These blog posts have been focused on looking for the hand of God in the midst of our tragedies and trials. We can find encouragement in seeing God’s fingerprints on the events of our lives, and we can often see triumph when we otherwise feel hopeless.
Much of what I share here relates to our son, Elijah. As we look back on both his life and his death, we find that God’s fingerprints were all over Elijah in ways we didn’t always notice. That was especially true when we consider his name.
The Bible says, “A good name is more desirable than great riches” (Proverbs 22:1). When we named our fourth child ‘Elijah’ we wanted to choose a strong biblical name that reflected God’s power and might. By his own admission, Elijah did not like his name. But during the last few months of his life, he entirely changed his viewpoint.
“I now realize it is similar to just my name Elijah and how shy I was about it, because Elijah was such a great prophet of God and I saw so many similarities in how he was calling me to reach people for him.” (Elijah 2014). Elijah wrote that message in the month before he died.
During that month, he and I spent a lot of time reading about the prophet Elijah from scripture. Our Elijah knew that God had gifted him in very special ways, and he finally grew to love his name after nineteen years! He saw so many similarities in his life to those he saw in the prophet Elijah. I will share here a particular section of scripture that Elijah and I spent time studying together. But first it will be enlightening to understand some of the events that happened the night we lost him.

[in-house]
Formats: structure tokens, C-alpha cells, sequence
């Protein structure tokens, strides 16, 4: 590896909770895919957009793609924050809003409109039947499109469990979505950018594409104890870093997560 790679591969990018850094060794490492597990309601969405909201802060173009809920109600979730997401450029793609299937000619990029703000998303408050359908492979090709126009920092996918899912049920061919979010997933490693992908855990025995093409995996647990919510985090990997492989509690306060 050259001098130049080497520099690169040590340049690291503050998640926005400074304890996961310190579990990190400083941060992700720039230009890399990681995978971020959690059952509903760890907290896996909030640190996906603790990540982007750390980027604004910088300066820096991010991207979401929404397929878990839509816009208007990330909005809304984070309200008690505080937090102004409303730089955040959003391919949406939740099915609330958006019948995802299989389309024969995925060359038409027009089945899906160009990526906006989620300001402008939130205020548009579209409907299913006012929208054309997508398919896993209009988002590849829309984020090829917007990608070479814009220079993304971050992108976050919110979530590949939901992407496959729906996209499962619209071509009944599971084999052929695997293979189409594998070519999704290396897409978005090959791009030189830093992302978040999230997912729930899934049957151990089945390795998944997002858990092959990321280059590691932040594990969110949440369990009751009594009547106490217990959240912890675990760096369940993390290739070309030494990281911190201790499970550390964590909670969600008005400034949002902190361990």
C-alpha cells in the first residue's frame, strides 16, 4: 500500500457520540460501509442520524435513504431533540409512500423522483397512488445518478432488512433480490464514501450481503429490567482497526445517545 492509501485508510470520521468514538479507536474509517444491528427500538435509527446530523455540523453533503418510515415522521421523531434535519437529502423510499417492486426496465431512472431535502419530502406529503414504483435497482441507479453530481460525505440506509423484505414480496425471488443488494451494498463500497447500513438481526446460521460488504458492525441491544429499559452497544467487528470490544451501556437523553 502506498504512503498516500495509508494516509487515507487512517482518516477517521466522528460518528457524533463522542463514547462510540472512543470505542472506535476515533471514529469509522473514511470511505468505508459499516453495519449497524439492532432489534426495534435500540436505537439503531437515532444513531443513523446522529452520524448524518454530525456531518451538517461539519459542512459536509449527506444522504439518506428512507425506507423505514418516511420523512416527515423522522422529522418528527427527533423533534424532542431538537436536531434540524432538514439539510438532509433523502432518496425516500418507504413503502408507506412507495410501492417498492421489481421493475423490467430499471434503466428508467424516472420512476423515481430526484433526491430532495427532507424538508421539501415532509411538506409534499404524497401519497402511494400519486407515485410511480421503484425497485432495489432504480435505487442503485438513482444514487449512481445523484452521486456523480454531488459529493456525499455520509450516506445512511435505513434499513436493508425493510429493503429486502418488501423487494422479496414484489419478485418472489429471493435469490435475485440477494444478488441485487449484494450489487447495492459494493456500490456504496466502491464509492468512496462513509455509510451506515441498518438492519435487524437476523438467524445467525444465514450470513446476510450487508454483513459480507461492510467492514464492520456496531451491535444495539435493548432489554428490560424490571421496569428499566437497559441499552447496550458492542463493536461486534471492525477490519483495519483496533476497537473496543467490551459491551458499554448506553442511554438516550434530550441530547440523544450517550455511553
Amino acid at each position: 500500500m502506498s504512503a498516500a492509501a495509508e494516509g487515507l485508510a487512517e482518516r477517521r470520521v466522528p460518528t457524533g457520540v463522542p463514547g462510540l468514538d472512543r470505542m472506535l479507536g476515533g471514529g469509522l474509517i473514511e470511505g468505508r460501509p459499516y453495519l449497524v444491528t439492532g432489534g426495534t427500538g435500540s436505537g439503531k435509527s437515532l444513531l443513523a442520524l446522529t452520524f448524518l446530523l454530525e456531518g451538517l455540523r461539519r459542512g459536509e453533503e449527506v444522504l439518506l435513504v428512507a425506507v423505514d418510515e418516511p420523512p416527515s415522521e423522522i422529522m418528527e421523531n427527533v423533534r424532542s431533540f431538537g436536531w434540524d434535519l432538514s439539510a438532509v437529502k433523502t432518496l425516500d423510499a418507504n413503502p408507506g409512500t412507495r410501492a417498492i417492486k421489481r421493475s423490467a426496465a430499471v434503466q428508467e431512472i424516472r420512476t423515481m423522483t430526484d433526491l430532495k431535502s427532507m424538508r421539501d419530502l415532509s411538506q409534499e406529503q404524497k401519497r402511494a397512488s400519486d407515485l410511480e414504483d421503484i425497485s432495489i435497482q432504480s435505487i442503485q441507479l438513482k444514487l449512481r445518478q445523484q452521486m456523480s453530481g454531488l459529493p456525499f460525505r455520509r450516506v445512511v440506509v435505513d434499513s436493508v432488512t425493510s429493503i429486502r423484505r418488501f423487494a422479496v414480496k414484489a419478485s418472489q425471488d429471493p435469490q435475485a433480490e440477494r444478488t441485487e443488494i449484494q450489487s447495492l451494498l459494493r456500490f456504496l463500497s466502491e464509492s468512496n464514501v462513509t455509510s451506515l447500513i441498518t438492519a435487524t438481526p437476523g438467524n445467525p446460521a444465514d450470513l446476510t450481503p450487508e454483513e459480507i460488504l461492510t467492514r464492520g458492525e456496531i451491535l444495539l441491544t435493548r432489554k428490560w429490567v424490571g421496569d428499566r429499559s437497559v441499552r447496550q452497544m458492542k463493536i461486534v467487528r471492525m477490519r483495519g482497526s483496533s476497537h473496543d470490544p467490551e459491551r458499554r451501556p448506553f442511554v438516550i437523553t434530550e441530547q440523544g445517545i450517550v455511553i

Elijah hadn’t slept for nearly three days, and he hadn’t eaten in more than a day. We don’t know everything that contributed to his disturbed mindset that night, but we know that when he fled our home into the woods he was really not in his right mind. He had a history of fearing that he would be pursued by the law for things he did when he was 14, and he viewed our call for help that night as a threat to him.
We know that he never made it out of the woods that night. Instead, as we understand the effects of his fatigue and hypothermia, he simply laid down and fell asleep.
Now, here’s an abbreviated account of Elijah from 1 Kings 19:
Elijah was afraid and ran for his life. He went by himself a day’s journey into the wilderness. He came to a bush, sat down under it and prayed that he might die. “I have had enough, Lord,” he said. “Take my life; I am no better than my ancestors.” Then he lay down under the bush and fell asleep.
None of us knows when our time on earth is finished. But the Lord does. And for Elijah, our Heavenly Father had a perfect plan. He used Elijah’s life to touch many people with the good news of God’s saving grace and love for us. And he is using Elijah’s death to show us that we can find His fingerprints even in the midst of what seems like tragedy and loss.
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